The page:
Next steps for improving health equity in kidney disease treatment
Stakeholder steps to ease care disparities
Helping close gaps in kidney care disparities is the goal behind a recent Center for Medicare and Medicaid Services (CMS) rulemaking action. In October 2021, the agency proposed fundamental structural and reimbursement changes to encourage dialysis facilities and providers to improve their rates of home dialysis and transplants for people of color and people with lower incomes. The changes mark one of the agency’s first significant steps designed to directly influence health equity.
Eliminate algorithms that perpetuate racial bias in healthcare
Separately, more fundamental changes aimed at eliminating long-standing racial bias in diagnosing kidney disease have been pursued by the nephrology community. For example, in December 2021, a task force formed by the National Kidney Foundation and American Society of Nephrology recommended that a racial modifier long-used in algorithms to interpret kidney function to be eliminated.
The modifier—the existence of which was never grounded in scientifically valid conclusions—resulted in lower detection of CKD among Black people, reduced interventions, delayed nephrology referral, and slower access to transplants. Notably, the change marked the first time a medical subspecialty had examined the role of race in its fundamental diagnosis algorithms and diagnosis assumptions.
The National Kidney Foundation’s year-old Health Equity Advisory Committee supported the efforts and is working with other organizations to strengthen earlier diagnosis of kidney disease while improving kidney disease laboratory testing.
Data increases visibility into chronic kidney disease risk profiles
For payers and providers, improving kidney disease diagnosis and treatment for underserved patients requires developing new visibility into at-risk populations.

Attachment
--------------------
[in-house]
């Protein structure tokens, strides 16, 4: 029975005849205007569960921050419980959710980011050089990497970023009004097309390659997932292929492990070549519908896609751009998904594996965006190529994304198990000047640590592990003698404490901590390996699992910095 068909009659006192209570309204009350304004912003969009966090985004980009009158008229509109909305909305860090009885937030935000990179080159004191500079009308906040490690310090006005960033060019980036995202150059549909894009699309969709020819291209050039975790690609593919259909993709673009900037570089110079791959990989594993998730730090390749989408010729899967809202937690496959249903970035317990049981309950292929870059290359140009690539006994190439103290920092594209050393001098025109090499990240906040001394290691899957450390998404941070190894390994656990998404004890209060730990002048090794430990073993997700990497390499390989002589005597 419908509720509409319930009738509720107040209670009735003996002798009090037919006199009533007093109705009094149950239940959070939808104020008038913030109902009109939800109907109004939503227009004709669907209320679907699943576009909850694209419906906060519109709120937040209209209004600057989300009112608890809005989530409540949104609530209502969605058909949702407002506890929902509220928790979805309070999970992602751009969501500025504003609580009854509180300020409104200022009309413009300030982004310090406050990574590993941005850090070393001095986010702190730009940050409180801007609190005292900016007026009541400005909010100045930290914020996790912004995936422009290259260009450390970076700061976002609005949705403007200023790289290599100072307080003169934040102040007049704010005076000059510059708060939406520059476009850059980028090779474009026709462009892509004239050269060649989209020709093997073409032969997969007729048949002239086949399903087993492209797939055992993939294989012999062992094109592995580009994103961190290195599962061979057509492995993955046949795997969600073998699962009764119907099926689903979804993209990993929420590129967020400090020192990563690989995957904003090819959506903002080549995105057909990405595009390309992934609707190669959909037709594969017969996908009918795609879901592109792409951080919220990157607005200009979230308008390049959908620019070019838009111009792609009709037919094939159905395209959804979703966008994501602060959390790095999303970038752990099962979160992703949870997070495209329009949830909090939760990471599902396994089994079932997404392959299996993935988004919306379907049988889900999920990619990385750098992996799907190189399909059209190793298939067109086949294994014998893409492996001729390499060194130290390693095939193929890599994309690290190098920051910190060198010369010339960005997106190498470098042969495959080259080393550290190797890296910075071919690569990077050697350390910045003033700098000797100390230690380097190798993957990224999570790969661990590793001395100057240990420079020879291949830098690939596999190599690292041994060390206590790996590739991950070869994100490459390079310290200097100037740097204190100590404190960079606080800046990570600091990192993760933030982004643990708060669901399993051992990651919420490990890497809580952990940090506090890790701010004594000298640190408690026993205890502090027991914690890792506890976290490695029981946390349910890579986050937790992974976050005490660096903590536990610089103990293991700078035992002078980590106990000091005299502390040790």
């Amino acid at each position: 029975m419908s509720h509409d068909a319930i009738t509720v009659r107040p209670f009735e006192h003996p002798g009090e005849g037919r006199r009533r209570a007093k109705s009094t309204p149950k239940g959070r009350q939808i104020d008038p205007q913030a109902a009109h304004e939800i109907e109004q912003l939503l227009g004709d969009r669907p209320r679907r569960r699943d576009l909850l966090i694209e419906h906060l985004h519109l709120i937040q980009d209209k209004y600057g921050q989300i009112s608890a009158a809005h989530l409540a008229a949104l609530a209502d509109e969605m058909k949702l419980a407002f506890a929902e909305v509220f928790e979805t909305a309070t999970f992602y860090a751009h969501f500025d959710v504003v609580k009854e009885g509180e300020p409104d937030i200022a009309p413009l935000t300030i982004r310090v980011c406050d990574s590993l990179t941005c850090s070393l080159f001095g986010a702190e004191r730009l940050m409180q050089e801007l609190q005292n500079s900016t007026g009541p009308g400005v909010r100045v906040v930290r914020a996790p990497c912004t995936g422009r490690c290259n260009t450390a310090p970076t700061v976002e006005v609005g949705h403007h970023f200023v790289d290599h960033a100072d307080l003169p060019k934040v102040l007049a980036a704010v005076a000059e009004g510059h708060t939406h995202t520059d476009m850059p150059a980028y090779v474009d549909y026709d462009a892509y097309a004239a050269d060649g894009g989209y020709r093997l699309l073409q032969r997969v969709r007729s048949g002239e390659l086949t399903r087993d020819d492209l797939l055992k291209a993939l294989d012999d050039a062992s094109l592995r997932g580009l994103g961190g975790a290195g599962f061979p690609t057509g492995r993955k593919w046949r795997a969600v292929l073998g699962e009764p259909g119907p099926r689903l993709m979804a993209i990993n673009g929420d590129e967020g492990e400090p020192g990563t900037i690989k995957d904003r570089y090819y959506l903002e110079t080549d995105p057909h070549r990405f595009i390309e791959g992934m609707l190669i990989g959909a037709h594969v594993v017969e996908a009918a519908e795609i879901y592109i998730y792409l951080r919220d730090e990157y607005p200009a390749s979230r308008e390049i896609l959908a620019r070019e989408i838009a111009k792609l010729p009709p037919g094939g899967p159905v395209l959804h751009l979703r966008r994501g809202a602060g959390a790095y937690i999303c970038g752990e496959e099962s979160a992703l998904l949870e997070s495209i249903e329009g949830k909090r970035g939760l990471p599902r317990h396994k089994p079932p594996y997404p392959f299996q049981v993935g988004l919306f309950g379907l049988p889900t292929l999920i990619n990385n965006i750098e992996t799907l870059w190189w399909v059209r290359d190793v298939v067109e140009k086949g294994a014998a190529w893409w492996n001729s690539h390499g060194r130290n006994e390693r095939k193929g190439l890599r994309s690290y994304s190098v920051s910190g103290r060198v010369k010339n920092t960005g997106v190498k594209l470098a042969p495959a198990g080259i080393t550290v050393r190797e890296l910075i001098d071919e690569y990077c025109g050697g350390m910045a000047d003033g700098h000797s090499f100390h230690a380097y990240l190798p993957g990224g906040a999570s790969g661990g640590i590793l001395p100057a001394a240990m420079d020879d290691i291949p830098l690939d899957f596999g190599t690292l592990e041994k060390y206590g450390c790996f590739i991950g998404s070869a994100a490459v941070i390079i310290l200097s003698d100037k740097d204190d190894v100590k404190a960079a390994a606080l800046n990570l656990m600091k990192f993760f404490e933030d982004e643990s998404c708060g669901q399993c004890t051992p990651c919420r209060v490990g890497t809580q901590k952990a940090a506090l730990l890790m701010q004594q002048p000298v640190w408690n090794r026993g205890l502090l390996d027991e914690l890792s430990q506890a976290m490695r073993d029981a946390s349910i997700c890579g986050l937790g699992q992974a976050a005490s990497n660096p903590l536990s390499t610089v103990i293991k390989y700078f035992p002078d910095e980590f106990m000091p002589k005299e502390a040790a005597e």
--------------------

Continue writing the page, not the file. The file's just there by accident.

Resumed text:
Stratification, or the organization of member data by race, ethnicity, and social determinants of health, can help organizations isolate high-risk cohorts. From there, increasingly granular interventions can be developed to enhance prevention, increase detection, improve treatment, and monitor outcomes.
Information diversity and interoperability
The development of systems and protocols enabling stakeholders to pull and share data from a wide range of sources is essential to achieving health data stratification. Information sources can include insurance claims, patient health records, self-reported data, community-based services, and non-affiliated providers.
Primary care access for people of color
Also crucial for both payers and providers is a commitment to robust and proactive primary care. This can help mitigate disease precursors, like diabetes and high blood pressure, while improving regular kidney disease screening, treatment, and referrals to specialist care. Too often, people of color don’t have ready access to uninterrupted primary care across life stages. Experiencing medical mistrust and fewer financial resources, they may instead seek reactive treatment in the emergency room only after problems become acute.
Dismantling racism for better kidney disease care
Like so many other health inequities, kidney disease challenges are rooted in the pernicious and cumulative history of structural racism across generations and decades. Unraveling this Gordian knot can’t happen overnight. Yet once an injustice has been recognized, efforts to rectify it inevitably emerge, accelerate and multiply.